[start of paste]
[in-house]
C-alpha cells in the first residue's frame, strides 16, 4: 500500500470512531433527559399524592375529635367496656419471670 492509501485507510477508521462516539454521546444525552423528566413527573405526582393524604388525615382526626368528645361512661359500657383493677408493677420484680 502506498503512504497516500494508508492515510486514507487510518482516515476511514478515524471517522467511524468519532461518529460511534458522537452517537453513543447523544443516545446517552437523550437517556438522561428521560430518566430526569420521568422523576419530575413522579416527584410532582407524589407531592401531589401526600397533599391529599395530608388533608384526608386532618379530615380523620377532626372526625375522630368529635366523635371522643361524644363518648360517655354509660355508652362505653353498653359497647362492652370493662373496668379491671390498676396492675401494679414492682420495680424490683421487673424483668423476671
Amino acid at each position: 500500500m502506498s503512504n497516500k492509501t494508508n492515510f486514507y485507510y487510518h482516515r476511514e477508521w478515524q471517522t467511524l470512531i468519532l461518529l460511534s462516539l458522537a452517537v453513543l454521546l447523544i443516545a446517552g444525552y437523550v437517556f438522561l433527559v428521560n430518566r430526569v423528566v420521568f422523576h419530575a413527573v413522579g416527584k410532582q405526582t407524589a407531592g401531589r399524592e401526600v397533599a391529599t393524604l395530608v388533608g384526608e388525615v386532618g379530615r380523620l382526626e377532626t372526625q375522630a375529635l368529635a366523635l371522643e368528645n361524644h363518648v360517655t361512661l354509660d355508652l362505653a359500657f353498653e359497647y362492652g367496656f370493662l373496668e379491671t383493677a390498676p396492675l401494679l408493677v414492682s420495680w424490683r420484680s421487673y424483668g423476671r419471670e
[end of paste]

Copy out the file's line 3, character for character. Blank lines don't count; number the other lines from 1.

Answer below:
Amino acid at each position: 500500500m502506498s503512504n497516500k492509501t494508508n492515510f486514507y485507510y487510518h482516515r476511514e477508521w478515524q471517522t467511524l470512531i468519532l461518529l460511534s462516539l458522537a452517537v453513543l454521546l447523544i443516545a446517552g444525552y437523550v437517556f438522561l433527559v428521560n430518566r430526569v423528566v420521568f422523576h419530575a413527573v413522579g416527584k410532582q405526582t407524589a407531592g401531589r399524592e401526600v397533599a391529599t393524604l395530608v388533608g384526608e388525615v386532618g379530615r380523620l382526626e377532626t372526625q375522630a375529635l368529635a366523635l371522643e368528645n361524644h363518648v360517655t361512661l354509660d355508652l362505653a359500657f353498653e359497647y362492652g367496656f370493662l373496668e379491671t383493677a390498676p396492675l401494679l408493677v414492682s420495680w424490683r420484680s421487673y424483668g423476671r419471670e